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Horse passports: spin-off benefits of a daft EU law

Friday 28 November 2003

The UK is about to introduce compulsory horse passports - to stop unfit horsemeat getting into the human food chain. But there are major spin-off benefits for British horse owners, says our countryside commentator John Sheard

FROM June next year, every horse in Britain will need its very own passport. Without it, the animal's owner or owners could face a £5,000 fine or a month in jail - thanks to new legislation from (of course) the European Union.

If that doesn't sound daft enough, listen to the reason for this new loop of Brussels red tape: it is to stop the meat from unfit horses being sold for human consumption!

Now we all know that those awful Frenchies and some of their Latin mates scoff horsemeat but the very thought of doing so sets British teeth on edge. In fact, it has been quoted in the past as an example of the superiority of British civilisation over the heathen practices of mainland Europe.

Getting horsey his passport – Picture courtesy CLA.

Why this Government chose to adopt it into UK law is a total mystery to me: one can only put it down to Tony Blair's inability to stand up to the French-German bullies who now dominate the EU (and, on other fronts, seem on the verge of destroying it).

But it will become law in June next year and, this being Britain, it will no doubt be enforced with the full weight of the law whereas it will be totally ignored across the water, at least in southern Europe. Perhaps the Iron Chancellor looks upon it as way of extracting new stealth taxes from country folk.

However, on what is as far as I can recall an almost unique occasion, this daft piece of Euro-think will have - by accident, of course - some real benefits from British horse owners and, indeed, for their mounts.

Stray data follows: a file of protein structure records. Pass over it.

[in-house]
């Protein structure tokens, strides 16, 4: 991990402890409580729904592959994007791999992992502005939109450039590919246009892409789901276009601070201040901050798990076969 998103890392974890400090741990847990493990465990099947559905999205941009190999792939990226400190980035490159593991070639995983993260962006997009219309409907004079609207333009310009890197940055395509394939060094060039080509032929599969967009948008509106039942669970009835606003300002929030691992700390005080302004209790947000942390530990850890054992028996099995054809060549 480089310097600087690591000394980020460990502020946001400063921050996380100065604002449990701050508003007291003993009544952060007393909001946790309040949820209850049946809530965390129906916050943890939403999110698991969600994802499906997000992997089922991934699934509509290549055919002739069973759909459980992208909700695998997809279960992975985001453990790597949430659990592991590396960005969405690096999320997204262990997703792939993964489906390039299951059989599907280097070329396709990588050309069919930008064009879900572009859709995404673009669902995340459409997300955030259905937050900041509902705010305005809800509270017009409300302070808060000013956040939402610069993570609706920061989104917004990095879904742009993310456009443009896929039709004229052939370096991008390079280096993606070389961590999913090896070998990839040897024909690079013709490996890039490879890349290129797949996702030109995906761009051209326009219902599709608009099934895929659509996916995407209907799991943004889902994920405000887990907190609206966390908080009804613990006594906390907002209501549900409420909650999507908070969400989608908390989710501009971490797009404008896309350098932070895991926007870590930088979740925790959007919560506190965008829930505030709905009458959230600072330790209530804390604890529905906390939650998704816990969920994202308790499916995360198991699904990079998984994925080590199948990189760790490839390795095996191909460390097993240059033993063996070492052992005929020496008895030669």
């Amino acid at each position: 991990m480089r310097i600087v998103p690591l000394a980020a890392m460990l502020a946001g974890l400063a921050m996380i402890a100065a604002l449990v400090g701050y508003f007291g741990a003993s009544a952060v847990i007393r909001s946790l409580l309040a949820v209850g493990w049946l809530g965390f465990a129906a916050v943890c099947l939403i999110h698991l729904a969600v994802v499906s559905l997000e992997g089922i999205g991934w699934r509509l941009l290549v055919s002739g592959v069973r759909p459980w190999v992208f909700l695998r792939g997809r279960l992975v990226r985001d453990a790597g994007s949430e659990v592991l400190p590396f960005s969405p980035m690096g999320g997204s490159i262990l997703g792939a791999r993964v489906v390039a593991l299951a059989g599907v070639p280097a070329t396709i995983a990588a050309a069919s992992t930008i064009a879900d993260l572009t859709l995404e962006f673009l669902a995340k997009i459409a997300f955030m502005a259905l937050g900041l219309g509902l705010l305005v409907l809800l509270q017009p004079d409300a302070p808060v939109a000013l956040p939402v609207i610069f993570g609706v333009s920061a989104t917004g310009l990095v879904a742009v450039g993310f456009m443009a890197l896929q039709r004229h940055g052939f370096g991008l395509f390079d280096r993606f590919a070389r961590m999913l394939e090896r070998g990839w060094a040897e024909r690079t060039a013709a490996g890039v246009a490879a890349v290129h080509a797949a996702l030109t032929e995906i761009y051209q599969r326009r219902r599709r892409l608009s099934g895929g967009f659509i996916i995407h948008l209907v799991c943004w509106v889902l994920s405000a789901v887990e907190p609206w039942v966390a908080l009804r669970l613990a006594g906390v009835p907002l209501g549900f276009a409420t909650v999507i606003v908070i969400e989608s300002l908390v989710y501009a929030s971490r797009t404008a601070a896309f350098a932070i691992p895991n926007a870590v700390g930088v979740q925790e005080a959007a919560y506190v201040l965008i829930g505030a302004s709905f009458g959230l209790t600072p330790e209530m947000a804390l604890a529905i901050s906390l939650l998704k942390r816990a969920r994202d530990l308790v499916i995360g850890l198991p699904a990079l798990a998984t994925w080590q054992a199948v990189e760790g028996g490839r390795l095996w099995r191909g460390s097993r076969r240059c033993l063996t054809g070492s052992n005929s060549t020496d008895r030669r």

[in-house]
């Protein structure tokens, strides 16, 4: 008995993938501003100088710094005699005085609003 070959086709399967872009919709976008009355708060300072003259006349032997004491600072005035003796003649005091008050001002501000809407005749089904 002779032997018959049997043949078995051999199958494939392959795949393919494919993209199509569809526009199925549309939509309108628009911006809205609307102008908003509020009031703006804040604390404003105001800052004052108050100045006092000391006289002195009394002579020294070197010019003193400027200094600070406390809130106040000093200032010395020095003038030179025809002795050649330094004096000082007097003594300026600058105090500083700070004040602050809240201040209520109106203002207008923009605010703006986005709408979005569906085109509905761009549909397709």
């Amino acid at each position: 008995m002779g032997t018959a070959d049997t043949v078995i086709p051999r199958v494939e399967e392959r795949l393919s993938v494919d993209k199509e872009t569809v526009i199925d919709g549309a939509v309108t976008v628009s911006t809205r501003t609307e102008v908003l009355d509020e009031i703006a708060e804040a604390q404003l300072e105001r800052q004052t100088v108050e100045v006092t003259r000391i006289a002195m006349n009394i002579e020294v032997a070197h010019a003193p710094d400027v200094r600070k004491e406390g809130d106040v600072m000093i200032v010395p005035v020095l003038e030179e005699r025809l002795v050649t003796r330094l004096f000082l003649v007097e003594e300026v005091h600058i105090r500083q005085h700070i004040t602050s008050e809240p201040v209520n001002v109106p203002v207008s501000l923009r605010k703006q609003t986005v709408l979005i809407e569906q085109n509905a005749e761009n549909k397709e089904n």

In recent years, there has been an alarming increase in the number of horses and ponies being stolen as crime soars in the countryside. The gangs which steal the animals also, if they get the chance, help themselves to any tack that is lying around in unguarded stables.

Good animals are very expensive and the tack they need almost prohibitively so. For rural thieves, a night's rustling can mean a bill for the owners running into many thousands of pounds.

Quite where these stolen animals go is not known for sure but I have my suspicions. There are dodgy riding stables all over the country, particularly close to the big cities, which need a never-ending supply of new mounts.

Some undoubtedly end up for sale at events like the Appleby Horse Fair in Cumbria - and most people in the Yorkshire Dales have seen the state of some of those animals on the way to and from the fair. Last year, I personally called the RSPCA to two animals which had been left tethered in full sunlight without water from dawn until dusk.

Careful owners have for many years been able to freeze brand their animals, which make them easy to identify should they ever be recovered. Many don't bother - and pay the price.

But now that every horse will need a passport, the job of the police, the RSPCA and other animal welfare bodies will be made much easier. Stealing horses - and their tack - will become a much more risky occupation, which could safe country folk hundreds of thousands - even millions - of pounds in the long run.

And the good news is that the Country Land and Business Association (the CLA) this week issued simple advice on how to get a horse passport for a mere £14 - and no vet's examination required.

Necessary forms can be downloaded from the Internet at www.horsepassportagency.org or requested via the Defra helpline on 08459 335577. If you have a recognised breed, you can also contact your breed society.

Says CLA North West official Sue Harrison: "Many people appear to be under the misapprehension that the form must be completed by a Vet. This is not so - the process is relatively straightforward although you will need to obtain a form and allow yourself an hour or so to complete it before sending it off with your cheque for £14."

Amazing. The EU and Defra have done something useful for a change. By accident, of course!

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